When the students got together in lab, I facilitated the discussion, and watched some minor sparks fly.  Some students thought it was much ado over nothing:  a nerdfight of sorts.  Others were deeply concerned about things that they had not heard in their earlier classes---a growing concern I have that students need more microbiology in general, earlier in their curriculum.  Remember that my Microbiology students are generally seniors!  They were fascinated by some of the ideas that Dr. Whitman and Dr. Pace batted back and forth.

In fact, I keep hoping that some enterprising student will make an "Xtranormal" video related to this topic, having cartoon versions of the two scientists debate the issue with humor.  

Some students were "pro-Norm," while others didn't care if the term "prokaryote" continued to be used.  Me?  I'm conflicted.  I do think that the archaea are fundamentally different from the bacteria, and lumping them together could lead to a paradigm of "similarity" that could hamper understanding. Dr. Jonathan Eisen, for example, simply suggests we say "bacteria and archaea" rather than "prokaryotes."  Unwieldy?  Perhaps, but it does drive home the point that the two domains are very, very different from one another.

With my growing concerns about eukaryocentricity, oxycentricity, and colicentricity, I think it is pretty important to drive home to students the differences between bacteria and archaea (1st stop:  they aren't just extremophiles!).  

Also, I wish that scientists would come together and develop a couple of model systems of archaea that students could begin working with early.  To be sure, there is some work of this nature with Halobium (though it never grows well for me), and Sulfolobus.  A couple of "shock and awe" experiments with archaeans would help remind students that the biosphere is composed of three basic branches!

As for my students, after the "debate," a couple of observations.  First is a "wordcloud" I made of their responses, when I asked them afterward what came to mind when I said "prokaryote."  
I can't really address "mosh-pit," but it is clear that students are getting ready to change the way they look at the Tree of Life.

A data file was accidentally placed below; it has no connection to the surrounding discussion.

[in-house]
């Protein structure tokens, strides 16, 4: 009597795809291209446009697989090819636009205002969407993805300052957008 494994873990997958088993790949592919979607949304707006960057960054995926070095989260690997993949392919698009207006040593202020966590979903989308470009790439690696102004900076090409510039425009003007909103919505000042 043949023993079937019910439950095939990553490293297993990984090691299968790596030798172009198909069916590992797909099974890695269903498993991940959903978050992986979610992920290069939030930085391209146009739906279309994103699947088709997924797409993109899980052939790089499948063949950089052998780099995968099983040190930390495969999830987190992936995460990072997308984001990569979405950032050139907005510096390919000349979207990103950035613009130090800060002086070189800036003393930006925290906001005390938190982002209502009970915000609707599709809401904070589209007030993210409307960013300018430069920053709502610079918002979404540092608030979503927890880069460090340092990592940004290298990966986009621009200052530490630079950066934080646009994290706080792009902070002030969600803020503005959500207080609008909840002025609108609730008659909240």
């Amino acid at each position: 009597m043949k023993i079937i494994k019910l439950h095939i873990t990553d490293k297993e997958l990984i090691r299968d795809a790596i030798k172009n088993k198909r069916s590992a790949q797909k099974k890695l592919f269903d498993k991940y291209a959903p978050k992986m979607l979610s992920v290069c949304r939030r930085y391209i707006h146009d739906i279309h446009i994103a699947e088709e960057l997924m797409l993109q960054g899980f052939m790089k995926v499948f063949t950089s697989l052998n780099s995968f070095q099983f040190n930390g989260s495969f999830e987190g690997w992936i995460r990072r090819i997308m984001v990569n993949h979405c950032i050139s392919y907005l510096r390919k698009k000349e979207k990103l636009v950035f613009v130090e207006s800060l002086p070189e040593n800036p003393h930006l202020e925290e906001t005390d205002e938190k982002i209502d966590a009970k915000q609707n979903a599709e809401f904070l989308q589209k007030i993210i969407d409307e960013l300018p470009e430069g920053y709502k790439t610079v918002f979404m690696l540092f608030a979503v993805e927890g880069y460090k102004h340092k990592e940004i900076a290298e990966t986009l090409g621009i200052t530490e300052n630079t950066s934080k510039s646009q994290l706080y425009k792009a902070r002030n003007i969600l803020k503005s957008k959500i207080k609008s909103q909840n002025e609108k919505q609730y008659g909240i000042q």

Also, for fun, I gave them printouts of a photograph of Norm Pace.  Those in the "Pace Camp" in my class held them up like masks!

Slowly but surely, it seems that Norm Pace's philosophy is convincing students.  And I hope that has to do with their growing appreciation of the archaea!

In all, it was a good session for my students. They learned a lot...and through them, so did I.  


  1. Hi Mark, here are my two cents. I don't think there is anything intrinsically wrong with the 'prokaryote' concept. The problem is that it is very often misused. And I mean VERY often. And I mean even by MICROBIOLOGISTS who should know better...

    People often write "prokaryotes" or "prokaryotic" when they actually mean "bacteria" or "bacterial" (or worse, they mean "some bacteria"). In their minds, they are virtually the same thing. Sometimes this is OK, but some others it can be very misleading. That is why some journals discourage the use of "prokaryotes" and encourage using "bacteria" or "archaea and bacteria" or "some bacteria", depending on what the writer actually means to write...

    So, "Prokaryotic pride!" is perfectly fine -- as long as it is clear that we are as proud of our archaea as we are of our bacteria! (And eukaryotic microbes are awesome too)

  2. Hi César! Thanks for your comment. I agree completely, and here is another example. We often discuss "prokaryotic transcription" (meaning operons and such), but we actually mean "bacterial transcription." So it is an interesting discussion. I have become increasingly interested in how the words we use influence how we think of a scientific problem. This is another example. Oh, and I agree completely about eukaryotic microbes, especially the beautiful and wonderful protists.


I am happy to hear your comments and suggestions. I hope to avoid spammage. We shall see how that works out!